We live in uncertain economic times and pensions are no exception. Employers looking to bring some certainty to their pension plans are opting to convert their Defined Benefit (DB) plans to the more predictable Defined Contribution (DC) plan at an alarming rate – in a recent survey, 51% of private sector employers admitted to switching their DB plan to a DC plan.

With pension plans constantly changing, it’s important to understand the impact they can have on your personal financial situation – let’s take a look at three important aspects of pensions: Pension Adjustments (PAs), Pension Adjustment Reversals (PARs) and Past Service Pension Adjustments (PSPAs).

Pension Adjustments (PAs)

If your employer has switched to a less generous DB plan requiring higher contributions or a DC plan, you may consider opting out of the pension plan altogether. If you’re a younger worker and you don’t plan to stay with your employer long-term, opting out of your company’s pension plan and instead investing and managing your RRSP may make sense.

That’s because a PA, which is the value of your accrued benefit assigned by CRA, reduces your RRSP Contribution Room and is generally higher for younger works. CRA assumes that your employer is providing a generous 2% DB plan, which isn’t usually the case – if your employer is offering a lot less, your PA is being overvalued, leaving you with less RRSP Room. If you plan to max out your RRSP Room each year, it may be beneficial to opt out of your company’ s plan and use the extra RRSP Contribution room to invest.  Learn how to calculate your PA here.

Depending on your province of employment and the generosity of your pension plan, your plan may offer immediate vesting or you may have to wait up to two years. Again, this takes away unnecessary RRSP Contribution Room if you don’t plan to stay long-term with your employer.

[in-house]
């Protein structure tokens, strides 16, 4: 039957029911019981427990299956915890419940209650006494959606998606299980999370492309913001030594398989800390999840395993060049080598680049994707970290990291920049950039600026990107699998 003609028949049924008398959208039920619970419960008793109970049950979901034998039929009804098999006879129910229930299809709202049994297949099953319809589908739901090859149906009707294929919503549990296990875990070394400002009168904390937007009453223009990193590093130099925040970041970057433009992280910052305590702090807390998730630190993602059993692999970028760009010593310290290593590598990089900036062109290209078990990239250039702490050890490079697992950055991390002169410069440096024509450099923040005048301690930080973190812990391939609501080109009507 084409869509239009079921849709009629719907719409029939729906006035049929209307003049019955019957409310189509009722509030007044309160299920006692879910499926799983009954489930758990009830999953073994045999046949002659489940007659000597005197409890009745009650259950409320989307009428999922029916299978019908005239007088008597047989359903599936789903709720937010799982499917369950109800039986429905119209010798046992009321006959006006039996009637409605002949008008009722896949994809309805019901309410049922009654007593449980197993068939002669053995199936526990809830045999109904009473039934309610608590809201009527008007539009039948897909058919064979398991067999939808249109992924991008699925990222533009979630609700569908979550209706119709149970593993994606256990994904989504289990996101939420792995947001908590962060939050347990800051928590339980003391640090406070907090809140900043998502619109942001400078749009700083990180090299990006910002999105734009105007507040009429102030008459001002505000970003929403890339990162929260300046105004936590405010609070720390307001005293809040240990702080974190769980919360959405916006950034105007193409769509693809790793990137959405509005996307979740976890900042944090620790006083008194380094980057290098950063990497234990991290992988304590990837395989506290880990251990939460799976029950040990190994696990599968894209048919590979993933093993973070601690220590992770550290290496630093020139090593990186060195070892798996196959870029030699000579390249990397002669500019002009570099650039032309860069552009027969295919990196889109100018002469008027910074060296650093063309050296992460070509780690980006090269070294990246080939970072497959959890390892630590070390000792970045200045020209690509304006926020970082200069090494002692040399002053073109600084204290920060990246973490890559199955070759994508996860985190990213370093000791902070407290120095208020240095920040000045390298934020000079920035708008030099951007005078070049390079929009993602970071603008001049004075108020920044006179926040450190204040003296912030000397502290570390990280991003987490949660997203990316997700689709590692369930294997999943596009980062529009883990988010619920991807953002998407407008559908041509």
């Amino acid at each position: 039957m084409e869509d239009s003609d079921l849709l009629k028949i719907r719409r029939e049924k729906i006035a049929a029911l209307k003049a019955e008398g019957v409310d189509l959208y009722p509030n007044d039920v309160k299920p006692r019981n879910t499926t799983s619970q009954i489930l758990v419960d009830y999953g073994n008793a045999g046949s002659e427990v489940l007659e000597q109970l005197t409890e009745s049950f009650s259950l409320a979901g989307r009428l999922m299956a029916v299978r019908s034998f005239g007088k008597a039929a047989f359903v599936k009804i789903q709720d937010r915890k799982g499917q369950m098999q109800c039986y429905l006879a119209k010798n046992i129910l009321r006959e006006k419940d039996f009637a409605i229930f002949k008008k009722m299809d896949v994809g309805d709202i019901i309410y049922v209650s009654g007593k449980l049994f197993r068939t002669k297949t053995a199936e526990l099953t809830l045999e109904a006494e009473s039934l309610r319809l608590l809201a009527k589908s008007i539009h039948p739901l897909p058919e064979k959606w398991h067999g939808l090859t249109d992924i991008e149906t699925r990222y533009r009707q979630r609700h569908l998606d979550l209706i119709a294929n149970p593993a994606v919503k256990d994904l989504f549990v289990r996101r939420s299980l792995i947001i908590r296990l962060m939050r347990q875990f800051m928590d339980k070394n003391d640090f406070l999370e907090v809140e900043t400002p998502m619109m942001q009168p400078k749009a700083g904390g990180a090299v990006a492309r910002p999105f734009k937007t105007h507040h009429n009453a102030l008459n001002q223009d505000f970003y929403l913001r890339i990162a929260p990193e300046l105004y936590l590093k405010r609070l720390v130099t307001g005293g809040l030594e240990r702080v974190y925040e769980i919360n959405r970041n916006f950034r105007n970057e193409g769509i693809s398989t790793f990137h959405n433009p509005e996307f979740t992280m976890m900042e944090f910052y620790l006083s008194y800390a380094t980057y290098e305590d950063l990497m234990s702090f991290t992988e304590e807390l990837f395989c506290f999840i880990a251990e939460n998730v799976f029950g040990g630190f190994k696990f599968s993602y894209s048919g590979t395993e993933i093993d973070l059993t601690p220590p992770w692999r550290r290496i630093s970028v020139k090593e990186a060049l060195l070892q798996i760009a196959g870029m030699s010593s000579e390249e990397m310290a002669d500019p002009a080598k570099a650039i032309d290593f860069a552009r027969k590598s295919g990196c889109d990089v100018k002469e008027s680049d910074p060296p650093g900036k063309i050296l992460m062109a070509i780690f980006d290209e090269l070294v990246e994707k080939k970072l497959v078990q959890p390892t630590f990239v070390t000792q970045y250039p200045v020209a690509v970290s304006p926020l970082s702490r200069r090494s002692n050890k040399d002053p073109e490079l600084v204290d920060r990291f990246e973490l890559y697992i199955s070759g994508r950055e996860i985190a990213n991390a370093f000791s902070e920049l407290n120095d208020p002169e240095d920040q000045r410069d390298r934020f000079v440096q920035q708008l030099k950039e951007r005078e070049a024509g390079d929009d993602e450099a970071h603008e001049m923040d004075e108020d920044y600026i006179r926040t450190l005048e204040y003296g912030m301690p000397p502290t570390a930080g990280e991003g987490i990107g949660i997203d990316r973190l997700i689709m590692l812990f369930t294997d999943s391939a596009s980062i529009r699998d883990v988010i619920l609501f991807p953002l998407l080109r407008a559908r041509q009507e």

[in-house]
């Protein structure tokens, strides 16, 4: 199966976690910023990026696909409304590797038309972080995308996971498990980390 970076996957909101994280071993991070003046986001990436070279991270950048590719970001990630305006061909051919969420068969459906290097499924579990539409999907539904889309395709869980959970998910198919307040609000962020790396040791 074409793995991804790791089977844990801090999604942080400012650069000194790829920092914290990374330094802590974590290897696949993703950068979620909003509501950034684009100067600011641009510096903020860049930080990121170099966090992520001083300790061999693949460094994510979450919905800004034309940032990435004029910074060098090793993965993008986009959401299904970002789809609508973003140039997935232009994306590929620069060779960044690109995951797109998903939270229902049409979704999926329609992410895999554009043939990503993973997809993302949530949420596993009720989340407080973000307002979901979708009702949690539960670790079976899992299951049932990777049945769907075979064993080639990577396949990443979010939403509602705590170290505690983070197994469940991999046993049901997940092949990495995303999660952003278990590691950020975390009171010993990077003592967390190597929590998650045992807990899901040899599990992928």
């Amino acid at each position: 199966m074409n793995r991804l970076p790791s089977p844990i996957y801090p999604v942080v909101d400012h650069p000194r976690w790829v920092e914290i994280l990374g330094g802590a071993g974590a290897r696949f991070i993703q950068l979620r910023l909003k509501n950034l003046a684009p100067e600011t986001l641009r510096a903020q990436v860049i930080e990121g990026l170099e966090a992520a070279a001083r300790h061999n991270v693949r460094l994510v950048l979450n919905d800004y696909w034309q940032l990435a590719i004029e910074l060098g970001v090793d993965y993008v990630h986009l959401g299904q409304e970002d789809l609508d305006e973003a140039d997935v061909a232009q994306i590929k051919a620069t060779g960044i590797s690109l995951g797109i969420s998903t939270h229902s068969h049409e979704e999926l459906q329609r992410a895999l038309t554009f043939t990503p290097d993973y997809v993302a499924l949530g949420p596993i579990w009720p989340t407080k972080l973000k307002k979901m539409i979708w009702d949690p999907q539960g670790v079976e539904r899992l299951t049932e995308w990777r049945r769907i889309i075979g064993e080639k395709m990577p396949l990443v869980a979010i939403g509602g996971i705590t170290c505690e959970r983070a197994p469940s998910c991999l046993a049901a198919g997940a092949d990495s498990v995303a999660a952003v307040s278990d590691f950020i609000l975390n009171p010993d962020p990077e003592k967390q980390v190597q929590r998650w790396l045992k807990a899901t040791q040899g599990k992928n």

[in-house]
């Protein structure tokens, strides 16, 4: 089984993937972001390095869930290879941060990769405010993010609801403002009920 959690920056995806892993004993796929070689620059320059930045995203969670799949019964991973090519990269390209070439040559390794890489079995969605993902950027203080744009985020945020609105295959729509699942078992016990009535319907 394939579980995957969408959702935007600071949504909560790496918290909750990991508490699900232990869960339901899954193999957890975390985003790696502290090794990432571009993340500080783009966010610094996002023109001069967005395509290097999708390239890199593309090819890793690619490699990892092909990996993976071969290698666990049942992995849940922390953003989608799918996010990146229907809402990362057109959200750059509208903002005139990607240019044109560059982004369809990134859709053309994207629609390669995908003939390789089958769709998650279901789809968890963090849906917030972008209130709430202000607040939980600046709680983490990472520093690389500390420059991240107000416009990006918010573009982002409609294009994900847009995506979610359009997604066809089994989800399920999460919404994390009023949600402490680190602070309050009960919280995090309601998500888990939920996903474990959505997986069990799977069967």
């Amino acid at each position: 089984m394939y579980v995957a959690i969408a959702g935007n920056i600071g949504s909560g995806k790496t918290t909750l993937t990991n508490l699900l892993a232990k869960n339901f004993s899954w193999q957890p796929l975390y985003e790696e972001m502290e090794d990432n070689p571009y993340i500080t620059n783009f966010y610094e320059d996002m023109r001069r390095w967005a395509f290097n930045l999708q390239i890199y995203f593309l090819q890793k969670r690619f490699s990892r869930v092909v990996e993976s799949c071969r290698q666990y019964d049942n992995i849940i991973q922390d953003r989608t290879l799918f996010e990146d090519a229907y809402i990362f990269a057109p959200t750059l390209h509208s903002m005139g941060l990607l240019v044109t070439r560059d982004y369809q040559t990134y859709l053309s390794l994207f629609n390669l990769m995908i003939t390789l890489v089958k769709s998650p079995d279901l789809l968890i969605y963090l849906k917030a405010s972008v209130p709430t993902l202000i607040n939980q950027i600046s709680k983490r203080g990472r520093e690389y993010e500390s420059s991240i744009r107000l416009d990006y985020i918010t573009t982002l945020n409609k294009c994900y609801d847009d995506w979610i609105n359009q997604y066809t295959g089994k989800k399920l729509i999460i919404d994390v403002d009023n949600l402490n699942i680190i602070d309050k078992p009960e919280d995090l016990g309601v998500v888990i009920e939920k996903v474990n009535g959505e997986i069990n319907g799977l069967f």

Pension Adjustment Reversals (PARs)

As I mentioned in my previous article, a PAR restores the lost RRSP contribution room that the PA has taken away in past years. This seems simple enough, but this can be complicated by how your employer administers its pension plan. If your pension plan has a transfer deficiency and you terminate employment, your PAR could be held back for up to five years, prolonging the time it takes to restore lost RRSP Room.

A transfer deficiency is when your employer’s pension plan is not fully funded (there are insufficient assets i.e. investments to cover liabilities i.e. member pensions if the plan were to end today). Also, if your employer offers a Flex Pension Plan (a pension plan that offers ancillary benefits like bridge benefits or indexing) or a DC plan, your PAR will be held back until you withdraw the full amount from those plans. This can cost you years of tax-free compound growth inside your RRSP.

Past Service Pension Adjustments (PSPAs)

The trend as of late has been for employers to reduce pension plan benefits, but if you’re part of a union where pension plan improvements are negotiated or your employer is really generous, they may make retroactive improvements to your pension plan. This is when Past Service Pension Adjustments (PSPAs) come into play.